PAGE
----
Phonics Lesson: The Letter/Sound Cards
Knowing the letter sounds automatically
is critical for skilled reading.
Use them to start each lesson
— It’s like brushing your teeth to start the day!
(Instructions in the Teacher’s
To learn and review the sounds of
all the most common letters and letter combinations.
The Teacher’s Guide gives tips to help students learn
to read and spell them.
- For the youngest students, the
cards can be used to learn the letter names, the
alphabet and to play games.
- Students can learn a new letter
sound and then use the corresponding Word Cards for
- The cards are numbered to give
a practical learning sequence, although the reading
teacher can vary this to fit the needs of her students.
- For beginning blending,
the reading teacher can learn to flip the cards
to make phonetic words. (Instructions in Teacher’s
- Reading teachers can use the list
of all the 65 Letter Cards found in The Guide to
make individual cards for small groups and individual
students. (Instructions in Teacher’s Guide).
- Many letters can be pronounced
in more than one way. The number of pronunciations,
if more than one, is noted on the front of the card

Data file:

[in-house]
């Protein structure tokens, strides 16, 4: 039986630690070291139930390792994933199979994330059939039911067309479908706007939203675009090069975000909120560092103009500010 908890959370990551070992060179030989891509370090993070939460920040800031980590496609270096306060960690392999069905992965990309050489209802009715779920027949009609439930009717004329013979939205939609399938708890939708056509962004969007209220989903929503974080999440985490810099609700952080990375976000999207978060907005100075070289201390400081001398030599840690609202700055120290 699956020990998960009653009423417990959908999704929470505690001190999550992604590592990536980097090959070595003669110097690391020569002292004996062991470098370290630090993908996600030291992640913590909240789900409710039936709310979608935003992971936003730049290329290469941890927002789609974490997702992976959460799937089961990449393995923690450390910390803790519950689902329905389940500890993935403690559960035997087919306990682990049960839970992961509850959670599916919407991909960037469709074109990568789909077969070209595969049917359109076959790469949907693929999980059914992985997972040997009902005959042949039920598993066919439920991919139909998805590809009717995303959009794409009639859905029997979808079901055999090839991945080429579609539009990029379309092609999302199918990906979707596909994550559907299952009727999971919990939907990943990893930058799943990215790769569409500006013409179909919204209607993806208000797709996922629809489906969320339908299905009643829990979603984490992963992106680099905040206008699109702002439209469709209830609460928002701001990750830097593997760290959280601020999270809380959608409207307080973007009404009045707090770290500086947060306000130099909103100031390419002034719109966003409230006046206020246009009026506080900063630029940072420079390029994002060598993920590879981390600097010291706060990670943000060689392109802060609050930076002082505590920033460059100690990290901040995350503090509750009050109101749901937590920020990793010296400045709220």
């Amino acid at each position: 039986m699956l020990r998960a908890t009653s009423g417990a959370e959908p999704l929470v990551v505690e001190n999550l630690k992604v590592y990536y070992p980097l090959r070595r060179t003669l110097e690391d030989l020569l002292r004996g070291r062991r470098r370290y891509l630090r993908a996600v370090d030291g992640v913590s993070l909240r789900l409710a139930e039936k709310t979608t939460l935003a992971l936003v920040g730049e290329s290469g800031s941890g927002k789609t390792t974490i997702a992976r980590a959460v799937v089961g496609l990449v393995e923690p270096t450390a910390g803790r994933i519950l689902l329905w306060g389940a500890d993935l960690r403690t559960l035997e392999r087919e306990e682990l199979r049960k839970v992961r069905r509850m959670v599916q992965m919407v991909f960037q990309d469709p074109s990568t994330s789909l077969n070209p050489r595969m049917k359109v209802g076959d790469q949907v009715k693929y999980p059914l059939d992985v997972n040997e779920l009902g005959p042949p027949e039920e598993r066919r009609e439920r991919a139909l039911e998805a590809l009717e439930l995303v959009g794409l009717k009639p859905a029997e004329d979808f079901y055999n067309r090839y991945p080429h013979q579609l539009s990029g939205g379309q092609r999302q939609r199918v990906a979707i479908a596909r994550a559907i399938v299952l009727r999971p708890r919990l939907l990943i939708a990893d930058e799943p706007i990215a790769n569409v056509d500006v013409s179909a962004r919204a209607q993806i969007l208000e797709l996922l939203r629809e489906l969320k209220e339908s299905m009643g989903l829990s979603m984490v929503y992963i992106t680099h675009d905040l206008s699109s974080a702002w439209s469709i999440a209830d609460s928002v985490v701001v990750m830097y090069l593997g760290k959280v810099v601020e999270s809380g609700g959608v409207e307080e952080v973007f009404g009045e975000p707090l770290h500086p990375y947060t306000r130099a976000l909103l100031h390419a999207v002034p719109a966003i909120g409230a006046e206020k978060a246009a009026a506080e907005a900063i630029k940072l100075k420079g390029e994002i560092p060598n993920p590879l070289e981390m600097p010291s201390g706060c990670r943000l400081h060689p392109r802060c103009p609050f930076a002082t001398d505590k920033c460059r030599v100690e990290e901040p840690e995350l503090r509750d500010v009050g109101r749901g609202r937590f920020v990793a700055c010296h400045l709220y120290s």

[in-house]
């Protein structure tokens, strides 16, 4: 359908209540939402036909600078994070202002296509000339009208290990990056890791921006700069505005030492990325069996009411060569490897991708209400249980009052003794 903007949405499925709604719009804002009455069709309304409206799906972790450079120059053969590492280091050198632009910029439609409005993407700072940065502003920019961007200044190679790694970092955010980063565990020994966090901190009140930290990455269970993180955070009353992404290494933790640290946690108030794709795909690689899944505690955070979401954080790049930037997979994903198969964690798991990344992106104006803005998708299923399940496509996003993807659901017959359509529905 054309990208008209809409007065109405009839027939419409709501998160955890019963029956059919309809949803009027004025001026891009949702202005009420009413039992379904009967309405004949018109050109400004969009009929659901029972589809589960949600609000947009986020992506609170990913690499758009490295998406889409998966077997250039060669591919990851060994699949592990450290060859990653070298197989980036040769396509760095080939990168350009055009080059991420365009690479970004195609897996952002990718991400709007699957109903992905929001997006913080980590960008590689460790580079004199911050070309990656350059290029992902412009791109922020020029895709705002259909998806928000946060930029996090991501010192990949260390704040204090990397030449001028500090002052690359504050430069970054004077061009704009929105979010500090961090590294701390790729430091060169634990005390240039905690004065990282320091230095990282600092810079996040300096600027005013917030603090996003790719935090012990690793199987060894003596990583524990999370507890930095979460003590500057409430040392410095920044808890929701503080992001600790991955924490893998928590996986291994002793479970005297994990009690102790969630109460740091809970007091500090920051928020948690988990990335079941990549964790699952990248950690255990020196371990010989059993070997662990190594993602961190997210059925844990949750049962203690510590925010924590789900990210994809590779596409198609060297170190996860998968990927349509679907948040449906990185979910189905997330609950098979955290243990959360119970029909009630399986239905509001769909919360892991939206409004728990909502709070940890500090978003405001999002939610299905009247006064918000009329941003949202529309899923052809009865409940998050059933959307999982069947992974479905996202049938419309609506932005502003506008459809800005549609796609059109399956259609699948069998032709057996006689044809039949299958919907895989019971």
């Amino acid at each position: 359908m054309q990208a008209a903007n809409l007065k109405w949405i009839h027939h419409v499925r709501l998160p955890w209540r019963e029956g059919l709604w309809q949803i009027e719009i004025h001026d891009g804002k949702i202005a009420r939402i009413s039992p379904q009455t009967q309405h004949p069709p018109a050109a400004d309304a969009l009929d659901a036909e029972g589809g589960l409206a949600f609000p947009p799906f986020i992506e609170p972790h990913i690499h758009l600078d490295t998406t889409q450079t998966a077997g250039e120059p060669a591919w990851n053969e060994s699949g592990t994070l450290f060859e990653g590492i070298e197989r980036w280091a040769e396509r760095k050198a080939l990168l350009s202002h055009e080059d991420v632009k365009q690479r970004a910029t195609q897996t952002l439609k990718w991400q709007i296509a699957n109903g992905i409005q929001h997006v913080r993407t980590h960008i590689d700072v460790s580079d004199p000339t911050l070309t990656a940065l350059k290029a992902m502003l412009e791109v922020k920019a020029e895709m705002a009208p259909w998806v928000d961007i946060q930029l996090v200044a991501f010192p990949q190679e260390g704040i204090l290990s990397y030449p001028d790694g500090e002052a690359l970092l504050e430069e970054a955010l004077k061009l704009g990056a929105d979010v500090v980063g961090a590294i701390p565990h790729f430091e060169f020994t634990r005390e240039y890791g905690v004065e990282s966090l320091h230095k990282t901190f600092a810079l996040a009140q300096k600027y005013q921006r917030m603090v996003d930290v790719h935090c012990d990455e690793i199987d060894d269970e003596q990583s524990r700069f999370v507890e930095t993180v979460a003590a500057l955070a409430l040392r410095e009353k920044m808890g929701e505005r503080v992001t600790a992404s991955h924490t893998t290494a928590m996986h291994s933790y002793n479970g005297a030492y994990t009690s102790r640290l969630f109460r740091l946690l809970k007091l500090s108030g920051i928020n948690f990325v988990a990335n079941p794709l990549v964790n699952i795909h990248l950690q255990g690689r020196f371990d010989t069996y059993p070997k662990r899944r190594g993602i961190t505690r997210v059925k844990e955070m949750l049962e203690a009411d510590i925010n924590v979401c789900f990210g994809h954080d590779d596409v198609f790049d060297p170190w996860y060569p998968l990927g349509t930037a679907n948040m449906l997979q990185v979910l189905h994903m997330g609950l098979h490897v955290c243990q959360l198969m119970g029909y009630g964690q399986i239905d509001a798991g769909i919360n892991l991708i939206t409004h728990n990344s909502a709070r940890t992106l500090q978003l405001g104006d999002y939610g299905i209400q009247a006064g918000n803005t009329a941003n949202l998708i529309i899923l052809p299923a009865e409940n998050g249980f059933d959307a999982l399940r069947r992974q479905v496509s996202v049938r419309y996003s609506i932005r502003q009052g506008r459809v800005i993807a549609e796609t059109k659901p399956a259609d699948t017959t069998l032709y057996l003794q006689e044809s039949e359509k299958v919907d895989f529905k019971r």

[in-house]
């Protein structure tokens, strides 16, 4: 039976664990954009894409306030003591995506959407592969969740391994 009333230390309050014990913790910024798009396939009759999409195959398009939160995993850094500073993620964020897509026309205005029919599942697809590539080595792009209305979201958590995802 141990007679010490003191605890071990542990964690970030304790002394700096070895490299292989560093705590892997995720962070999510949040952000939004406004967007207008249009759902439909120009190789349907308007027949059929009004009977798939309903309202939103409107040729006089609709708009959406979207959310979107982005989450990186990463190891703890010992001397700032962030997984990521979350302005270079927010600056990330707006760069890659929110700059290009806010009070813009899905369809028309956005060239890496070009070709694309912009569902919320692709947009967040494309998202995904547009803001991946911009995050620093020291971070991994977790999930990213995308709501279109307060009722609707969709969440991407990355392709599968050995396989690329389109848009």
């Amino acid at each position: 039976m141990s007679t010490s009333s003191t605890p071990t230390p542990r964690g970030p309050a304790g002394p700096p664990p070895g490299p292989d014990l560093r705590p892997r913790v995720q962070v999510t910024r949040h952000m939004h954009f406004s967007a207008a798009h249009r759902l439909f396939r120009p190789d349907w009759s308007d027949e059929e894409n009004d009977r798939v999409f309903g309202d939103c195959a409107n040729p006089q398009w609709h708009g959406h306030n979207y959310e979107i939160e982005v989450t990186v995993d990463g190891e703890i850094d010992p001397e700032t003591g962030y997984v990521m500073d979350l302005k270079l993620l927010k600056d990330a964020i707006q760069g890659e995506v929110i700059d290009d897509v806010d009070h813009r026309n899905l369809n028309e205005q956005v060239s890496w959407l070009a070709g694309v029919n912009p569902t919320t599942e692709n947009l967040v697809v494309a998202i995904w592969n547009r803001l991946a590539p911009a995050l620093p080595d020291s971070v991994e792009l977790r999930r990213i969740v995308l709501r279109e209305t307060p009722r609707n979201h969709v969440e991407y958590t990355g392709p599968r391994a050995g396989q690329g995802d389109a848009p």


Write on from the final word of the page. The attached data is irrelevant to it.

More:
and the full list is in the Teacher’s Guide. An example
of each possible pronunciation is shown with a key
word or a memory trick phrase or sentence on the
back of the card. The possible pronunciations are
written in the order of frequency they are found
- Vowels are on pink cards; consonants
are on white.
- The students learn the most common
pronunciation of the letters first. As they are able,
the other pronunciations are learned and reinforced
with The Word Cards in Phonics In A Box
|A Sample Orton-Gillingham
strategy from Teacher’s Guide:
“Some students may need
intense multisensory training to succeed. They say the
name of the letter the teacher shows (m), then a key
word, (man) and then they write the letter on paper,
in sand, or on the desk with their finger as they say
the sound /m/.”